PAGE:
Larry Hurtado’s post in which he laments examples of academic injustice and shameful cowardice has attracted a host of interesting comments and pushbacks.
Cristian Rata (evedyahu) remarks that in many cases “dismissed professors knew that they were stepping outside the confessional statements they signed (or assented to) when they got hired.” When this happens, it is the duty of the institution’s administrators to protect the institution’s commitment to a particular confession and affiliated religious polities. Hurtado replies to Scot McKnight’s defense of the idea of a Christian college/university by agreeing that “Christian institutions have the right to maintain their religious integrity, including core faith-and-ethical commitments. But there are cases I know where issues not a part of the terms of employment, not clearly a feature of any faith-statement, have led to the summary dismissal of academic staff.” That is a key distinction. John Stackhouse notes that faculty at a state university do not always appreciate the contribution of avowedly evangelical or Christian faculty to public and academic debate. Stackhouse himself came close to being drummed out of the corps for the crime of being an evangelical Christian.
Deane (Galbraith, whom many know from his blogging as NT Wrong, at Equinox, and at the Dunedin School) suggests that “True intellectual debate can never have limitations agreed in advance, whether the ‘secular’ or ‘Christian’ limitations you [Hurtado] mention. Conversely, to the extent that there are any such limitations, these institutions fail to be academic, and indeed compromise the entire endeavour. Some institutions fail in this regard to a greater extent than others, of course – such as those institutions which require faculty members to limit themselves to intellectual positions which are rightly considered absurd (e.g. esp. the profession of biblical inerrancy).”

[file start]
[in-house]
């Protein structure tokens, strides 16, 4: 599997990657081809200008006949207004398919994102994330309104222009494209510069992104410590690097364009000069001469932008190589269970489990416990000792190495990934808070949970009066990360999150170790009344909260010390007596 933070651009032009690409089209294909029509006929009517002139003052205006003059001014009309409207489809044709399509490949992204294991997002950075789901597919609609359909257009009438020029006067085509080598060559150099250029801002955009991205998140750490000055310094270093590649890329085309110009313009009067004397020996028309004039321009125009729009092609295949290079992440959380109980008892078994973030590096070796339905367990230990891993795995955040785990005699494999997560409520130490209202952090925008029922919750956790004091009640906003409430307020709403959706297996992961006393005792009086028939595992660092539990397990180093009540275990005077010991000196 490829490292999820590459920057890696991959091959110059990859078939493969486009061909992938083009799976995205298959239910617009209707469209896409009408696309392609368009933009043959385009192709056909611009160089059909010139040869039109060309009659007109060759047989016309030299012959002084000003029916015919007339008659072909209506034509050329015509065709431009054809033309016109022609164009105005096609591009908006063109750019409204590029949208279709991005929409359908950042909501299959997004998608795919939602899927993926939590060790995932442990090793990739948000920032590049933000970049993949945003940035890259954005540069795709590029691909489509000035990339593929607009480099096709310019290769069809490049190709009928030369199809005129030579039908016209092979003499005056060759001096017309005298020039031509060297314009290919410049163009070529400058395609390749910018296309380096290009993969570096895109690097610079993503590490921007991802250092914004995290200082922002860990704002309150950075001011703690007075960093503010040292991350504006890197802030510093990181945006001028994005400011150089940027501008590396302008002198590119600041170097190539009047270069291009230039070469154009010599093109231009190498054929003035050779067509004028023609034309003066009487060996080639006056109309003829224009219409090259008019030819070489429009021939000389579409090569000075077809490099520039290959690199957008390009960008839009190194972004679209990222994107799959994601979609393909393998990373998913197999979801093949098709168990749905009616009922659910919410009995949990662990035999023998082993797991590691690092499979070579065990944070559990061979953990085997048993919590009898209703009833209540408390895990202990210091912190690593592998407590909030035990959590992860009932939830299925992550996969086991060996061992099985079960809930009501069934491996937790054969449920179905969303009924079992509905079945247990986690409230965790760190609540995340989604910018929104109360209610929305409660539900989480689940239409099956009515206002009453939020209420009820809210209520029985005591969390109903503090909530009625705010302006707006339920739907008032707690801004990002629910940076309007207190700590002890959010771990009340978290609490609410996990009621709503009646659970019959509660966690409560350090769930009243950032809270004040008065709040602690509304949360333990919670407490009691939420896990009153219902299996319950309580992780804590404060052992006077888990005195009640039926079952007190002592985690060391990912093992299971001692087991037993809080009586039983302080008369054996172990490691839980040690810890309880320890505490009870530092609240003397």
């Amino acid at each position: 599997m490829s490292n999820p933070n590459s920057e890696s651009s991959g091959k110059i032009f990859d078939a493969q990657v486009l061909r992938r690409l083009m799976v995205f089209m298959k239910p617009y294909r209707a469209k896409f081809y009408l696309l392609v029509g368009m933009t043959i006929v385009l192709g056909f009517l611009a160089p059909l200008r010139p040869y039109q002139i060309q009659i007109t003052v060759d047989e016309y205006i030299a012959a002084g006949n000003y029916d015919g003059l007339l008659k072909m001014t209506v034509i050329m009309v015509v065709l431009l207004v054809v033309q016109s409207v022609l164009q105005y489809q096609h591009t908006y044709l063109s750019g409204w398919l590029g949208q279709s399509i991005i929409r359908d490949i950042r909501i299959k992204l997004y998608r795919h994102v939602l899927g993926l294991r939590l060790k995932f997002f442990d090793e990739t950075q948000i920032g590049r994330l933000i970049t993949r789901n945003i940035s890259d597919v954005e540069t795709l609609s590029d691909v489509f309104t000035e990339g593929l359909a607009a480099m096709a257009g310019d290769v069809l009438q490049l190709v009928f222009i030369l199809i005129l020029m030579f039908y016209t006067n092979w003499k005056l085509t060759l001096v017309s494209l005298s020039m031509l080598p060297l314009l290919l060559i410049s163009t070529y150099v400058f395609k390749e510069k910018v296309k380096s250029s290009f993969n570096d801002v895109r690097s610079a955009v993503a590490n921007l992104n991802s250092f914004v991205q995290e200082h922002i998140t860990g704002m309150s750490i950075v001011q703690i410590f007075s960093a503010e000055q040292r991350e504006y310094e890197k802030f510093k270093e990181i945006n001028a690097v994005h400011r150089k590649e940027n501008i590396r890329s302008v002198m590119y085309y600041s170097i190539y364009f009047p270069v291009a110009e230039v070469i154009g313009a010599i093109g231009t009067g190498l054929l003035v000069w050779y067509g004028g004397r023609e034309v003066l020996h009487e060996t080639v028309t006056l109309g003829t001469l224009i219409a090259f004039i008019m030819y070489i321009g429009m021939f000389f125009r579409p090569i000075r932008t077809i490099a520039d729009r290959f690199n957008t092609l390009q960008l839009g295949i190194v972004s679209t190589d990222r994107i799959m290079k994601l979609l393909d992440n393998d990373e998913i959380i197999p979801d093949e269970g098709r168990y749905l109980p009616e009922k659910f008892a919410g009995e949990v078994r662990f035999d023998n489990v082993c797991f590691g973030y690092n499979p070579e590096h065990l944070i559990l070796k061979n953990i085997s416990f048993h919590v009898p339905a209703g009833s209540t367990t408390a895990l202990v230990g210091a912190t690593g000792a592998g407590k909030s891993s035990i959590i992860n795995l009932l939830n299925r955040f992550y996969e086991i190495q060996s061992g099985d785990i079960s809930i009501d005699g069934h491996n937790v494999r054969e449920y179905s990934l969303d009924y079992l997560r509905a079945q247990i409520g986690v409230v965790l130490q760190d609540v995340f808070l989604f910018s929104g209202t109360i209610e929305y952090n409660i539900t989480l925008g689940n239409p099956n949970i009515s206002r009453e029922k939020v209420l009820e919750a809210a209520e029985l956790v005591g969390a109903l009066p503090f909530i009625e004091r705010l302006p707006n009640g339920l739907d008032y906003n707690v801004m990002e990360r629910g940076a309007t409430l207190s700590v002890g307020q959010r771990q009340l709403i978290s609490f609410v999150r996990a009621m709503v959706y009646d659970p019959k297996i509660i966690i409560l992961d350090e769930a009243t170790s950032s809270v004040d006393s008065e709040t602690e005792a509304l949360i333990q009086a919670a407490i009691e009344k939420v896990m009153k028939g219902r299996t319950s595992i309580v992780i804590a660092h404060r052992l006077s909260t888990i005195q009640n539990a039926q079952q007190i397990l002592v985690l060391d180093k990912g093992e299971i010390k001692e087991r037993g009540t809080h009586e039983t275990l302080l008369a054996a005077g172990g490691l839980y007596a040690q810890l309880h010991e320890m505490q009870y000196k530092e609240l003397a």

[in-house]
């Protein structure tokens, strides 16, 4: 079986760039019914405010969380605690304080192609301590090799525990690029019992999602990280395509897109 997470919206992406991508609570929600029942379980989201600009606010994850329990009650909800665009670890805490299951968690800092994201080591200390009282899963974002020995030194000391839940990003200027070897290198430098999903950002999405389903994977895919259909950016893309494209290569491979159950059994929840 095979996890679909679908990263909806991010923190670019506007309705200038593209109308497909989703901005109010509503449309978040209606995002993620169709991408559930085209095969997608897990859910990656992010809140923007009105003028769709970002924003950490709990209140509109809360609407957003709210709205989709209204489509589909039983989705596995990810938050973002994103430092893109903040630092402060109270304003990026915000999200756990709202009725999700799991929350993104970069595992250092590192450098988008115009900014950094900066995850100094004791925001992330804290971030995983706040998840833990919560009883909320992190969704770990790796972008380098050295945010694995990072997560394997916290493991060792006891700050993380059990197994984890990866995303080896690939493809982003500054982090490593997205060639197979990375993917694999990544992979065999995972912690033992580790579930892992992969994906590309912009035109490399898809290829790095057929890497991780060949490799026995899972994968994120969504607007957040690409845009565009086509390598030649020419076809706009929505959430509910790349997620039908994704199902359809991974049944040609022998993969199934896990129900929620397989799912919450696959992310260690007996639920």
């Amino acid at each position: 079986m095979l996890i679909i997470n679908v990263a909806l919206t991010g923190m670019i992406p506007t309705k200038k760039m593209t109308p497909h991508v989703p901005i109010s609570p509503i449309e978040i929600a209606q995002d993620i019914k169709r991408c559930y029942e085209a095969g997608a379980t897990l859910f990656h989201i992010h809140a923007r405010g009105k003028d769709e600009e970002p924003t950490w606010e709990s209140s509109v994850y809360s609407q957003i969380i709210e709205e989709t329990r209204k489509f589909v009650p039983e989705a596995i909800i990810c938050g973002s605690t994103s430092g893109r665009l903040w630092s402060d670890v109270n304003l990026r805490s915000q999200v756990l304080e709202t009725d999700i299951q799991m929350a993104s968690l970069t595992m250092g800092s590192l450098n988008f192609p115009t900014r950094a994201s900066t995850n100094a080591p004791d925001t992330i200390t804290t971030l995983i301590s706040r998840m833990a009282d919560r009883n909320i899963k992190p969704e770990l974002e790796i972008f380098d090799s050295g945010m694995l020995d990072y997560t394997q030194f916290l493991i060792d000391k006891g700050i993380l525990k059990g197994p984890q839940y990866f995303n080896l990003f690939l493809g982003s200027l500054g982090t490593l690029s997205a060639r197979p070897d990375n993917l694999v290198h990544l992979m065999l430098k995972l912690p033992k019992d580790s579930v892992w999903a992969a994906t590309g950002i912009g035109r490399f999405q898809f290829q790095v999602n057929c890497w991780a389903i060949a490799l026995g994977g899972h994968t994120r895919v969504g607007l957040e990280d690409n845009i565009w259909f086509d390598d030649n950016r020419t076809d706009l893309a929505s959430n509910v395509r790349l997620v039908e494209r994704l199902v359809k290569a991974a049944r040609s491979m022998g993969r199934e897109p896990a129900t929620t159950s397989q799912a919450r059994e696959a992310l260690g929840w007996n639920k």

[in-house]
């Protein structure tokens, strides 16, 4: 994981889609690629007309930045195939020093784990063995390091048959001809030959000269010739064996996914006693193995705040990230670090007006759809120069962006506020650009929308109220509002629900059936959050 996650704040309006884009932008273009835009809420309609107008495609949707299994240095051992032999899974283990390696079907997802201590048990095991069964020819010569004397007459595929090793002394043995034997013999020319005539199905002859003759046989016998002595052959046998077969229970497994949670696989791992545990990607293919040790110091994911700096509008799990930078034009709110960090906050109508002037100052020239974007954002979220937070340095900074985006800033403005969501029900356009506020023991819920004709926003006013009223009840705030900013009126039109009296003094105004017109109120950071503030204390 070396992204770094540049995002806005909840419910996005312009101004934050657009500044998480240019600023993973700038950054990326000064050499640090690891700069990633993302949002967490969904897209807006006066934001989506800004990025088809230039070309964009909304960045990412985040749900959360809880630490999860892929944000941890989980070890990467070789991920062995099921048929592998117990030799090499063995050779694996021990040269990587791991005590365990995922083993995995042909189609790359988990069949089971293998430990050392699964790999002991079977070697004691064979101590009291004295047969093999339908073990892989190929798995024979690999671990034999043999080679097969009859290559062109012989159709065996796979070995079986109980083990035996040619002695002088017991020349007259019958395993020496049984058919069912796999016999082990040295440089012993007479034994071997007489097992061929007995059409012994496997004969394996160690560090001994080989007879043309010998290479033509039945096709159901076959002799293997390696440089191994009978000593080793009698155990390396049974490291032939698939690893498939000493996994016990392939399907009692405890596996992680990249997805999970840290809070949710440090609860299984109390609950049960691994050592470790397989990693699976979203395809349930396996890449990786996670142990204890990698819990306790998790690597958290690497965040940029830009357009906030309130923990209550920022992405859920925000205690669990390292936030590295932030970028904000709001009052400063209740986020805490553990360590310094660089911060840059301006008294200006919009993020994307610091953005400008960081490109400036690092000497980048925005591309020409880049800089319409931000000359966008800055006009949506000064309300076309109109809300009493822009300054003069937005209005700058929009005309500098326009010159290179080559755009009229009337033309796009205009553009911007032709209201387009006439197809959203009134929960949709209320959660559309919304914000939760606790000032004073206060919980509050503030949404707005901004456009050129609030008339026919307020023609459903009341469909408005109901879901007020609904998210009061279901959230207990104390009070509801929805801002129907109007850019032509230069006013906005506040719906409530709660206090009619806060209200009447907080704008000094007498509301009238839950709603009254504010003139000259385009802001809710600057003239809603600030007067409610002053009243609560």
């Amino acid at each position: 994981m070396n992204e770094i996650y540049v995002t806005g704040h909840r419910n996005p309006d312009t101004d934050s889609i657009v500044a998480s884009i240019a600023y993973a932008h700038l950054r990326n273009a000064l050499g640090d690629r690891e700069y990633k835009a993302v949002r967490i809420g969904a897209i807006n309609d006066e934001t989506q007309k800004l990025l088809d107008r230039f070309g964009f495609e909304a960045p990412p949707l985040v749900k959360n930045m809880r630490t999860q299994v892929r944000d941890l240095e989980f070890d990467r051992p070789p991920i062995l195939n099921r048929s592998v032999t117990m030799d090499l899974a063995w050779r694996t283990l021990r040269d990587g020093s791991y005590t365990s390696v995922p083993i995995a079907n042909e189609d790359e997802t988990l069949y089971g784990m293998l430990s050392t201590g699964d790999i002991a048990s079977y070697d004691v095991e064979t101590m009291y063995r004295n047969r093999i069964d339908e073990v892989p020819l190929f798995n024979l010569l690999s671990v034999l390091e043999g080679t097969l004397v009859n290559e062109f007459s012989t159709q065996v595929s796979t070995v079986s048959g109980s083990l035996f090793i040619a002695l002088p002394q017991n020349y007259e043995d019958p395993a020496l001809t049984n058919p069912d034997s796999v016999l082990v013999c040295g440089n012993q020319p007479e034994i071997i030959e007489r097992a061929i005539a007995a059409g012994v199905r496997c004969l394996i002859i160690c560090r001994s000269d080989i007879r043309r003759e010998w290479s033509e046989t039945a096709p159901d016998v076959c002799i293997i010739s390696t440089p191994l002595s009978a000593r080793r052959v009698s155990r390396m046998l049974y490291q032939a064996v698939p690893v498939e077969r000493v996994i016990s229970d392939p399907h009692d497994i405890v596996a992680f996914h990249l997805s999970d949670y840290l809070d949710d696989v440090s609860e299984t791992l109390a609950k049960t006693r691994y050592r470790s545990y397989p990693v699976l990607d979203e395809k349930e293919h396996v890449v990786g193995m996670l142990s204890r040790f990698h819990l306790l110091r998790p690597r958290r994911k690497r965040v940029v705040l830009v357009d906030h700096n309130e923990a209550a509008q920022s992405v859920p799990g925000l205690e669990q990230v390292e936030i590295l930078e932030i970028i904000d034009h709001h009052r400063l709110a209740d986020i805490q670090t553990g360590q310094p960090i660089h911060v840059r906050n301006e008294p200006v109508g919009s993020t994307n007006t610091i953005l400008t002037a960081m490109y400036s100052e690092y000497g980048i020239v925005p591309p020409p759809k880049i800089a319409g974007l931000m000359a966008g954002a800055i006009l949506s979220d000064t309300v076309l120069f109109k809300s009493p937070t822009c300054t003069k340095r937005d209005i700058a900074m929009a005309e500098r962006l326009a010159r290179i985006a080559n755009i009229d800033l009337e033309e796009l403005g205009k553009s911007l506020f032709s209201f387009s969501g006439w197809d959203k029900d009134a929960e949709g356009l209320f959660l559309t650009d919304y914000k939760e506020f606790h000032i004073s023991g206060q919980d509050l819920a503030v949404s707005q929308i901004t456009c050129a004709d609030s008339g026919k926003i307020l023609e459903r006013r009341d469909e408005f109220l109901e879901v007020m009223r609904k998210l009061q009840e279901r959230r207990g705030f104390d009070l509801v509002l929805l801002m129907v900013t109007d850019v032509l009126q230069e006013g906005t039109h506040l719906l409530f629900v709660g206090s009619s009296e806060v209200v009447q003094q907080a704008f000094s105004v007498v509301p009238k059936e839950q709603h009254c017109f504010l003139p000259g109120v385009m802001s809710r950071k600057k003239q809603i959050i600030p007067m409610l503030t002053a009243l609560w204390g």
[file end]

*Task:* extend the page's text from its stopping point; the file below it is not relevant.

I profess to what Galbraith considers absurd, and am proud of it. Still, I agree with him that true intellectual debate requires a forum in which a wide spectrum of views is accorded a hearing. But the fact of the matter is that at most universities a wide spectrum of views on given topics does not find expression. Some views are heavily promoted, others squelched or caricatured. With exceptions, state and private universities alike tend to be good at protecting the freedom of expression of some faculty but not others, and to look kindly on some points of view, academic, political, religious, gender theory wise, and not others.
The litmus test in my view is not whether a given institution contains within itself the widest possible spectrum of viewpoints on any given topic (though some universities model this ideal, to at least some extent). The litmus test revolves around the capacity of an academic interlocutor (individual or collective) to interact with positions she or he rejects with fairness and perspicacity.
I have no reason to doubt that Hurtado is reacting to actual examples of academic injustice and shameful cowardice, even if he does not offer actual examples. But it would be more useful to discuss examples on the public record, both at state and private universities.